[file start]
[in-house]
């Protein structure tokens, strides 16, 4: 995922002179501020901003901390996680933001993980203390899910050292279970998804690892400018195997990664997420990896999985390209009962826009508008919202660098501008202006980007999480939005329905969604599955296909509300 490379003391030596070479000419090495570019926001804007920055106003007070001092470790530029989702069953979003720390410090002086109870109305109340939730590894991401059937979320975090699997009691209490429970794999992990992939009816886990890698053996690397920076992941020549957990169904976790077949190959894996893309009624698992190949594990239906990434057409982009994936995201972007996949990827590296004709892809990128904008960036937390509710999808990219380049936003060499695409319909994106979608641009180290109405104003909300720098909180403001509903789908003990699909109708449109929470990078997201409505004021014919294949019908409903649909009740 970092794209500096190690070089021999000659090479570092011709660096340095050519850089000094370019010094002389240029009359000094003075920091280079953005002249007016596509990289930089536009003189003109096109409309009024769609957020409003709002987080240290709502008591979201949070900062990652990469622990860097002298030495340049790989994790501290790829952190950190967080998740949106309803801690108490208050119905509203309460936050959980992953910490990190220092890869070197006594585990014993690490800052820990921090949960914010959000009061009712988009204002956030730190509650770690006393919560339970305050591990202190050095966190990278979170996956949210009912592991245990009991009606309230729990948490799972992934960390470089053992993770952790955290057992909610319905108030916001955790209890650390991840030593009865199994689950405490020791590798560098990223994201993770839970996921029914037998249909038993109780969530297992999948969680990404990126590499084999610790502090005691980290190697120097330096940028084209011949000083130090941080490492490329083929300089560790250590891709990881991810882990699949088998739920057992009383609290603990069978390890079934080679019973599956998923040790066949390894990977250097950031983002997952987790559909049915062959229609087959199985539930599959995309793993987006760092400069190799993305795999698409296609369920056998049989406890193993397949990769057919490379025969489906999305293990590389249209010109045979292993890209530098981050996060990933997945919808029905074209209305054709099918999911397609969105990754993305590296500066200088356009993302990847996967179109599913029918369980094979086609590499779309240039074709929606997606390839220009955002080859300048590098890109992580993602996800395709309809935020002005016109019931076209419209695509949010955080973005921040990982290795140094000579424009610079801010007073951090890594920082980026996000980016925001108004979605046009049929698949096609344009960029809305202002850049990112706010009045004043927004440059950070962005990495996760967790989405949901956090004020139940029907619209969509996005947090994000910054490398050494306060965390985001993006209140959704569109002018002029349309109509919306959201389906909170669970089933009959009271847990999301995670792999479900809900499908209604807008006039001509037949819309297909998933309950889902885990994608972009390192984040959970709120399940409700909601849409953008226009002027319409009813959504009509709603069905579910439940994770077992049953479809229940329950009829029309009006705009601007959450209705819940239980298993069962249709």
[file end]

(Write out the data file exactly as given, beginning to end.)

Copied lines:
[in-house]
């Protein structure tokens, strides 16, 4: 995922002179501020901003901390996680933001993980203390899910050292279970998804690892400018195997990664997420990896999985390209009962826009508008919202660098501008202006980007999480939005329905969604599955296909509300 490379003391030596070479000419090495570019926001804007920055106003007070001092470790530029989702069953979003720390410090002086109870109305109340939730590894991401059937979320975090699997009691209490429970794999992990992939009816886990890698053996690397920076992941020549957990169904976790077949190959894996893309009624698992190949594990239906990434057409982009994936995201972007996949990827590296004709892809990128904008960036937390509710999808990219380049936003060499695409319909994106979608641009180290109405104003909300720098909180403001509903789908003990699909109708449109929470990078997201409505004021014919294949019908409903649909009740 970092794209500096190690070089021999000659090479570092011709660096340095050519850089000094370019010094002389240029009359000094003075920091280079953005002249007016596509990289930089536009003189003109096109409309009024769609957020409003709002987080240290709502008591979201949070900062990652990469622990860097002298030495340049790989994790501290790829952190950190967080998740949106309803801690108490208050119905509203309460936050959980992953910490990190220092890869070197006594585990014993690490800052820990921090949960914010959000009061009712988009204002956030730190509650770690006393919560339970305050591990202190050095966190990278979170996956949210009912592991245990009991009606309230729990948490799972992934960390470089053992993770952790955290057992909610319905108030916001955790209890650390991840030593009865199994689950405490020791590798560098990223994201993770839970996921029914037998249909038993109780969530297992999948969680990404990126590499084999610790502090005691980290190697120097330096940028084209011949000083130090941080490492490329083929300089560790250590891709990881991810882990699949088998739920057992009383609290603990069978390890079934080679019973599956998923040790066949390894990977250097950031983002997952987790559909049915062959229609087959199985539930599959995309793993987006760092400069190799993305795999698409296609369920056998049989406890193993397949990769057919490379025969489906999305293990590389249209010109045979292993890209530098981050996060990933997945919808029905074209209305054709099918999911397609969105990754993305590296500066200088356009993302990847996967179109599913029918369980094979086609590499779309240039074709929606997606390839220009955002080859300048590098890109992580993602996800395709309809935020002005016109019931076209419209695509949010955080973005921040990982290795140094000579424009610079801010007073951090890594920082980026996000980016925001108004979605046009049929698949096609344009960029809305202002850049990112706010009045004043927004440059950070962005990495996760967790989405949901956090004020139940029907619209969509996005947090994000910054490398050494306060965390985001993006209140959704569109002018002029349309109509919306959201389906909170669970089933009959009271847990999301995670792999479900809900499908209604807008006039001509037949819309297909998933309950889902885990994608972009390192984040959970709120399940409700909601849409953008226009002027319409009813959504009509709603069905579910439940994770077992049953479809229940329950009829029309009006705009601007959450209705819940239980298993069962249709």